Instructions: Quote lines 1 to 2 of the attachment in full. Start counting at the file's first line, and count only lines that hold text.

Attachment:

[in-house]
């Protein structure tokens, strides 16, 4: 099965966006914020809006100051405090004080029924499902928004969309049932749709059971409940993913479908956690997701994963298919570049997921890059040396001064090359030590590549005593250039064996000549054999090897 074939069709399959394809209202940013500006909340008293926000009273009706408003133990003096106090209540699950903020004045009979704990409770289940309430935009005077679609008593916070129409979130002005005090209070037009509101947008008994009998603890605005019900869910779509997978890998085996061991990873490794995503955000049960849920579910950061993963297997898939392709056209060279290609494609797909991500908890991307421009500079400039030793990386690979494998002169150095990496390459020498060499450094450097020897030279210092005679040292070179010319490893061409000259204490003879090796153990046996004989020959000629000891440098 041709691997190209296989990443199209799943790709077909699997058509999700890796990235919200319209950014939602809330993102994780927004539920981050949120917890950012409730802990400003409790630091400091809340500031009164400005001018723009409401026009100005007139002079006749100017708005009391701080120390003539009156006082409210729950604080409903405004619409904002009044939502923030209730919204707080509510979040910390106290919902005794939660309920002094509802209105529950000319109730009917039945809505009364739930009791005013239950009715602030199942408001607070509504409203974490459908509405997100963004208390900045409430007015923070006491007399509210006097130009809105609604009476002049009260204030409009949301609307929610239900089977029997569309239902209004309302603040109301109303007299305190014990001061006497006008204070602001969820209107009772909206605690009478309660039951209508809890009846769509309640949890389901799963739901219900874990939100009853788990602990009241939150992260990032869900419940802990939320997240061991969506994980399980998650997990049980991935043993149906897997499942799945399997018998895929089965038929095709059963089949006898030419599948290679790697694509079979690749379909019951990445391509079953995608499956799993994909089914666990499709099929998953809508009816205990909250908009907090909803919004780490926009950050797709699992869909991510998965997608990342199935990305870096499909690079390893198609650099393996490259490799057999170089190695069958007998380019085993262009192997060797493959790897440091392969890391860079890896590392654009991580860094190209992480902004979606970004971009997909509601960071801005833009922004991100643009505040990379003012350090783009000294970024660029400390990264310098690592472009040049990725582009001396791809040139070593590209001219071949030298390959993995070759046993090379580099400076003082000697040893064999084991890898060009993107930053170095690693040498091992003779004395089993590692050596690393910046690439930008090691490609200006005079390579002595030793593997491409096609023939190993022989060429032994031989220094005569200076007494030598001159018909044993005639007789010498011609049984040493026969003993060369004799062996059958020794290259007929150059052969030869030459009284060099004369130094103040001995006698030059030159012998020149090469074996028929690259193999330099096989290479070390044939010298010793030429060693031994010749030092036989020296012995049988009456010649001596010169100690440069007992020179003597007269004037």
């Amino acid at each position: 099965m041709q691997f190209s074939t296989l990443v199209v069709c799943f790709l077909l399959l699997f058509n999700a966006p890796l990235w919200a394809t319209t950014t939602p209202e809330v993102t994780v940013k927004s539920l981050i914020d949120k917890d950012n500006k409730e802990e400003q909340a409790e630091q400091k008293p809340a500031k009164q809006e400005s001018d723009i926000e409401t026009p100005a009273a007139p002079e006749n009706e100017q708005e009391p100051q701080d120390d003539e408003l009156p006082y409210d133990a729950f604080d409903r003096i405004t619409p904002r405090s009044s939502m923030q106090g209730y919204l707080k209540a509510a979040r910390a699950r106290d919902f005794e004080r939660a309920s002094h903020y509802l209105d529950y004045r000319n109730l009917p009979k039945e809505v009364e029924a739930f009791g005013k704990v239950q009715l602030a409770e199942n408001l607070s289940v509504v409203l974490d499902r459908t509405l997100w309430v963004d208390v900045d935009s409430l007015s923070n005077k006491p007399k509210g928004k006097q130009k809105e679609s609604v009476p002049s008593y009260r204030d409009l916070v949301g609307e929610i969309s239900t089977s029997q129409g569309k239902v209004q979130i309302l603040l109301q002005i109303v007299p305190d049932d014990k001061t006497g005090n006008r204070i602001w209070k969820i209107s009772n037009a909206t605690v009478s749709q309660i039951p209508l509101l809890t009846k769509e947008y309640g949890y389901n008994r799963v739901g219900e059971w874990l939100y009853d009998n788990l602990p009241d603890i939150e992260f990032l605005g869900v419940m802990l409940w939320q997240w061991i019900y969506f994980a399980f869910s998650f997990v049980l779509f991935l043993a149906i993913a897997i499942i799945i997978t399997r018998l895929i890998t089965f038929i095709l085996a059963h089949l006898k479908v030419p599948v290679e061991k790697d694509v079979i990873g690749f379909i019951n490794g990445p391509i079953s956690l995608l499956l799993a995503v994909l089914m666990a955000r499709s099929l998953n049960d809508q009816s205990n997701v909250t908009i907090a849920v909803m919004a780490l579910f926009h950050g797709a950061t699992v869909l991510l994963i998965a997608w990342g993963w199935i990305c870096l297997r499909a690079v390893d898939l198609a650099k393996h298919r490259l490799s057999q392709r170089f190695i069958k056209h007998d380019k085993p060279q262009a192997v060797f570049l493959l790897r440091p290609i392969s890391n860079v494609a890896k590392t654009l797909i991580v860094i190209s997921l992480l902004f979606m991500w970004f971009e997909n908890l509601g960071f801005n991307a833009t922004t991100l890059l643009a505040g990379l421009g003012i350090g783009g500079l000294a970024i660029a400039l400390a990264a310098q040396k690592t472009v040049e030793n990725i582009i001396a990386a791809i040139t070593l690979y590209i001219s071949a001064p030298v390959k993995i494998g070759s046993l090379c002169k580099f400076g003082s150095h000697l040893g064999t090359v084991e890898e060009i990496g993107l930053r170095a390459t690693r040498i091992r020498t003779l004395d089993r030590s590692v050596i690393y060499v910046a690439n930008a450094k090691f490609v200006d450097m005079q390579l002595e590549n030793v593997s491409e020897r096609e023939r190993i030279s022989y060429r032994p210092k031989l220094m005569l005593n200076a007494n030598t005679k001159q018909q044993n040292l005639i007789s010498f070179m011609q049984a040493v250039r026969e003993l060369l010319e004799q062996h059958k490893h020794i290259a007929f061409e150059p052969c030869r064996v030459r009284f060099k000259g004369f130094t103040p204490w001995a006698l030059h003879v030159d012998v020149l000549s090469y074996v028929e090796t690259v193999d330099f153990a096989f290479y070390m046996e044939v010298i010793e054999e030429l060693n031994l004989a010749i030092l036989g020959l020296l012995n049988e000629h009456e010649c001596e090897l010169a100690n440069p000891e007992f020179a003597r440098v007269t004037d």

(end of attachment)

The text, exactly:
[in-house]
């Protein structure tokens, strides 16, 4: 099965966006914020809006100051405090004080029924499902928004969309049932749709059971409940993913479908956690997701994963298919570049997921890059040396001064090359030590590549005593250039064996000549054999090897 074939069709399959394809209202940013500006909340008293926000009273009706408003133990003096106090209540699950903020004045009979704990409770289940309430935009005077679609008593916070129409979130002005005090209070037009509101947008008994009998603890605005019900869910779509997978890998085996061991990873490794995503955000049960849920579910950061993963297997898939392709056209060279290609494609797909991500908890991307421009500079400039030793990386690979494998002169150095990496390459020498060499450094450097020897030279210092005679040292070179010319490893061409000259204490003879090796153990046996004989020959000629000891440098 041709691997190209296989990443199209799943790709077909699997058509999700890796990235919200319209950014939602809330993102994780927004539920981050949120917890950012409730802990400003409790630091400091809340500031009164400005001018723009409401026009100005007139002079006749100017708005009391701080120390003539009156006082409210729950604080409903405004619409904002009044939502923030209730919204707080509510979040910390106290919902005794939660309920002094509802209105529950000319109730009917039945809505009364739930009791005013239950009715602030199942408001607070509504409203974490459908509405997100963004208390900045409430007015923070006491007399509210006097130009809105609604009476002049009260204030409009949301609307929610239900089977029997569309239902209004309302603040109301109303007299305190014990001061006497006008204070602001969820209107009772909206605690009478309660039951209508809890009846769509309640949890389901799963739901219900874990939100009853788990602990009241939150992260990032869900419940802990939320997240061991969506994980399980998650997990049980991935043993149906897997499942799945399997018998895929089965038929095709059963089949006898030419599948290679790697694509079979690749379909019951990445391509079953995608499956799993994909089914666990499709099929998953809508009816205990909250908009907090909803919004780490926009950050797709699992869909991510998965997608990342199935990305870096499909690079390893198609650099393996490259490799057999170089190695069958007998380019085993262009192997060797493959790897440091392969890391860079890896590392654009991580860094190209992480902004979606970004971009997909509601960071801005833009922004991100643009505040990379003012350090783009000294970024660029400390990264310098690592472009040049990725582009001396791809040139070593590209001219071949030298390959993995070759046993090379580099400076003082000697040893064999084991890898060009993107930053170095690693040498091992003779004395089993590692050596690393910046690439930008090691490609200006005079390579002595030793593997491409096609023939190993022989060429032994031989220094005569200076007494030598001159018909044993005639007789010498011609049984040493026969003993060369004799062996059958020794290259007929150059052969030869030459009284060099004369130094103040001995006698030059030159012998020149090469074996028929690259193999330099096989290479070390044939010298010793030429060693031994010749030092036989020296012995049988009456010649001596010169100690440069007992020179003597007269004037």